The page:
Food Memory: The Best Salad Ever


I have tried, extensively, to love salad – it’s good for you and it should just be naturally desired by our bodies, right? No dice for me. Salad is still something I shovel into my mouth to get to whetever else is coming, but occasionally, I find a salad that truly dazzles me. This salad had chicken and champagne vinagrette and ripe tomatoes and chunks of avocado and goat cheese – many things that made the salad less purely good for me, but in this compromise lay the desire that I wanted. If I want to be able to eat a hunk of garlic-and-herb cheese, it’s good that it comes paired with a bunch of mostly-low-flavor greens. This salad reminded me that I can add excitement to the everyday by pairing healthy and mundane things with the things that spark joy in me. I don’t have to love salads to love that.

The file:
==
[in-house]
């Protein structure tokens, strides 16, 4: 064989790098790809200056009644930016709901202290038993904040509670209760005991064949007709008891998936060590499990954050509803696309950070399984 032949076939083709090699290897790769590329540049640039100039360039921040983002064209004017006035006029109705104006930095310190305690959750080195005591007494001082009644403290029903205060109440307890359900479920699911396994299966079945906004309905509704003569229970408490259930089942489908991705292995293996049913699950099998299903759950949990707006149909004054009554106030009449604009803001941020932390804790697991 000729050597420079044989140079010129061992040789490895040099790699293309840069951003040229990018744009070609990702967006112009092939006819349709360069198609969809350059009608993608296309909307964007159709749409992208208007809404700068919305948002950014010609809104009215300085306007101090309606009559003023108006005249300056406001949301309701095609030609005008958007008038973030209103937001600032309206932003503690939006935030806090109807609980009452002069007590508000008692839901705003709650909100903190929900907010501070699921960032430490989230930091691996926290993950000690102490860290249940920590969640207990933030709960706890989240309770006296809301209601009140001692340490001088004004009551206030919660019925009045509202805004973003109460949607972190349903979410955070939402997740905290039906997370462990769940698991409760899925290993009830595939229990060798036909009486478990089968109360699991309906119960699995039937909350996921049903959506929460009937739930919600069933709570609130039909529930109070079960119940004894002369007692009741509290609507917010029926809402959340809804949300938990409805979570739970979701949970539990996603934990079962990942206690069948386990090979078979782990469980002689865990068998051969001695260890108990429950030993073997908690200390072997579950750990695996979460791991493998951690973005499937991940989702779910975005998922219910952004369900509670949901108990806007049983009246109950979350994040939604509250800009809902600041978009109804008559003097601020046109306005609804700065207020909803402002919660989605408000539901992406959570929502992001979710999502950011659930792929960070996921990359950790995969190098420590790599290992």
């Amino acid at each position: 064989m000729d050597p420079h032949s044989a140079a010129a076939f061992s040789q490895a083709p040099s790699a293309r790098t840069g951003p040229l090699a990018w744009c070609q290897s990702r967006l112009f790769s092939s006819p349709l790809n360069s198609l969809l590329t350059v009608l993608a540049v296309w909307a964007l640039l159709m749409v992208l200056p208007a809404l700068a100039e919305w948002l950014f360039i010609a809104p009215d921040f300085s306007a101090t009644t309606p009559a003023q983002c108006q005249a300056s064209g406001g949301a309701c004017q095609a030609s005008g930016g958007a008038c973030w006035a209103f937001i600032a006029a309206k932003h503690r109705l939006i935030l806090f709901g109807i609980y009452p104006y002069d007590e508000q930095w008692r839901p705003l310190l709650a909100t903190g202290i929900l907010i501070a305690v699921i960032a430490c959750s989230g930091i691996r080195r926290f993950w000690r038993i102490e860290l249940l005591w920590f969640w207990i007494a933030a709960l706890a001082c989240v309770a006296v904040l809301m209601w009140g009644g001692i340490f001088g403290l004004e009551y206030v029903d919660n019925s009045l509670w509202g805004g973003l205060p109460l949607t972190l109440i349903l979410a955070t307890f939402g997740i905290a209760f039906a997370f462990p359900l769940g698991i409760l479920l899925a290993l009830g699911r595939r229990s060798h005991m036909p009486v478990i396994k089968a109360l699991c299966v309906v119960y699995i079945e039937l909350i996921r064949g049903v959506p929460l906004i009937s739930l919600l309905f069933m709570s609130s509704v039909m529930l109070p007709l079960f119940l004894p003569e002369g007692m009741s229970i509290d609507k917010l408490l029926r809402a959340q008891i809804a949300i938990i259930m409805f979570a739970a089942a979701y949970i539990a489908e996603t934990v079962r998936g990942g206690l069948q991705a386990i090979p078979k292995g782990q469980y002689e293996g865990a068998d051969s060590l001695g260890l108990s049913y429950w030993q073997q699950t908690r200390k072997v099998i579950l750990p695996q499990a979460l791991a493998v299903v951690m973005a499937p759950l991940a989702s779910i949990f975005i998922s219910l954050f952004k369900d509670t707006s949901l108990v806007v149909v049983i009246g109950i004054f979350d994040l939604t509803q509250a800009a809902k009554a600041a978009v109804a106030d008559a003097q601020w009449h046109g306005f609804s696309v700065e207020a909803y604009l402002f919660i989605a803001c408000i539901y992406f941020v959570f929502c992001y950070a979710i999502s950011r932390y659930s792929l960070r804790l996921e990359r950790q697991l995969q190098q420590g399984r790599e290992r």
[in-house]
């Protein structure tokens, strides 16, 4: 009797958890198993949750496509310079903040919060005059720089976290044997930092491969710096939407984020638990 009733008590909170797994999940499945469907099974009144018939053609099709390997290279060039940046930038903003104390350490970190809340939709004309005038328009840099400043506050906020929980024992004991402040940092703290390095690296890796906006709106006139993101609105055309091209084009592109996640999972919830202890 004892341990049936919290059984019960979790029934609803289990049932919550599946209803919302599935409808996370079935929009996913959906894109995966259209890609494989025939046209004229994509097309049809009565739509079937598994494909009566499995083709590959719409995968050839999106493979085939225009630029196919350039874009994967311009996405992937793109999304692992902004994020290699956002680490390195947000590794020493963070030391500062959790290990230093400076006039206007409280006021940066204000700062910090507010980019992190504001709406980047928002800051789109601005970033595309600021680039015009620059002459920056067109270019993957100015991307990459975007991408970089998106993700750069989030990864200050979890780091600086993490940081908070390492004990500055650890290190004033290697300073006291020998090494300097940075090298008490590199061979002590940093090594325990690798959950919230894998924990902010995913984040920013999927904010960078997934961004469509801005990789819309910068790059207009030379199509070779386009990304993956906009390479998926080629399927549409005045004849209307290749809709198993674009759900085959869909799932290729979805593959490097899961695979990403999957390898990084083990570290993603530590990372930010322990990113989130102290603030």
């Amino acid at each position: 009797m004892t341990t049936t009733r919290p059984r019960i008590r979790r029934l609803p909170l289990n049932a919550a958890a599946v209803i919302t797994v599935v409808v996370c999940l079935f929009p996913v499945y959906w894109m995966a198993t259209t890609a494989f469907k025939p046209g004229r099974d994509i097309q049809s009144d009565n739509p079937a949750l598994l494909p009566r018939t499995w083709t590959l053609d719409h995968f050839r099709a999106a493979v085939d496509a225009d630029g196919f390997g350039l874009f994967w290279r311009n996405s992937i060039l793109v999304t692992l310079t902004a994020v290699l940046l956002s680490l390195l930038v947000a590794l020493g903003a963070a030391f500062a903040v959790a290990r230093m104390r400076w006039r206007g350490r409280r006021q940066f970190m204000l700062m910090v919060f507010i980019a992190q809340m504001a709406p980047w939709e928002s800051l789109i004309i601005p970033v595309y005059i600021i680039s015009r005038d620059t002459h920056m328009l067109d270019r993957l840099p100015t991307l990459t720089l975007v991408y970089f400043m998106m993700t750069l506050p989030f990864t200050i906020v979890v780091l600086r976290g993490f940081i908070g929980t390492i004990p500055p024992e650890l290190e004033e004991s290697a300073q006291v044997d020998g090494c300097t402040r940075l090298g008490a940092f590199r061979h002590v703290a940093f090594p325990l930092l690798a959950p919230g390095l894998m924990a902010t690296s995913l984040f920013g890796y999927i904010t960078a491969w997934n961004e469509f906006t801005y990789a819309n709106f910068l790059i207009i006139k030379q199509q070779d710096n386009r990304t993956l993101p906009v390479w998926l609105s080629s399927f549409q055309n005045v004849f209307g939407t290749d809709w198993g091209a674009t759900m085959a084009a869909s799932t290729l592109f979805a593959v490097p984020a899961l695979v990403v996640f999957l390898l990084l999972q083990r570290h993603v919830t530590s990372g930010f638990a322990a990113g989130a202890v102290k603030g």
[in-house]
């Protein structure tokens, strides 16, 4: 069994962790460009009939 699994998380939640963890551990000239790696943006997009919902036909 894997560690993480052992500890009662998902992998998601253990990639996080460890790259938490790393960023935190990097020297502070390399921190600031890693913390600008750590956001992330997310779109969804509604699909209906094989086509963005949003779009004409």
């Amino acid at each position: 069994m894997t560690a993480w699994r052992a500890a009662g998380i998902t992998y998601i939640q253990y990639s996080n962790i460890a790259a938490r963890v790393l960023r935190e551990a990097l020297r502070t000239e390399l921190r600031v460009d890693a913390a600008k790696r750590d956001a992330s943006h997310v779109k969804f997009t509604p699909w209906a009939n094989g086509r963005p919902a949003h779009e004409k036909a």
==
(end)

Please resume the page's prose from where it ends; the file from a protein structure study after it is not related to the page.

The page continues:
17. T and K’s Root Beer Chicken (repost)

rootbeerchickenT and K are some of the happiest people I met in school. Not that they are cheerleader-excited about everything, but just that most of the times that I see them, they are reasonably optimistic, have something exciting they’ve recently learned or experienced, or are willing to slough off a bad day with a funny movie or a chat. At school, where I’ve started to learn a lot of people aren’t particularly happy, these kinds of people are so important. K and I studied some similar things and even though we didn’t get to hang out all the time, his excitement reenergized me when my homework got monotonous. T is a photographer and her work always makes me feel like the world is a little more mysterious and beautiful than I see it through my phone’s camera lens.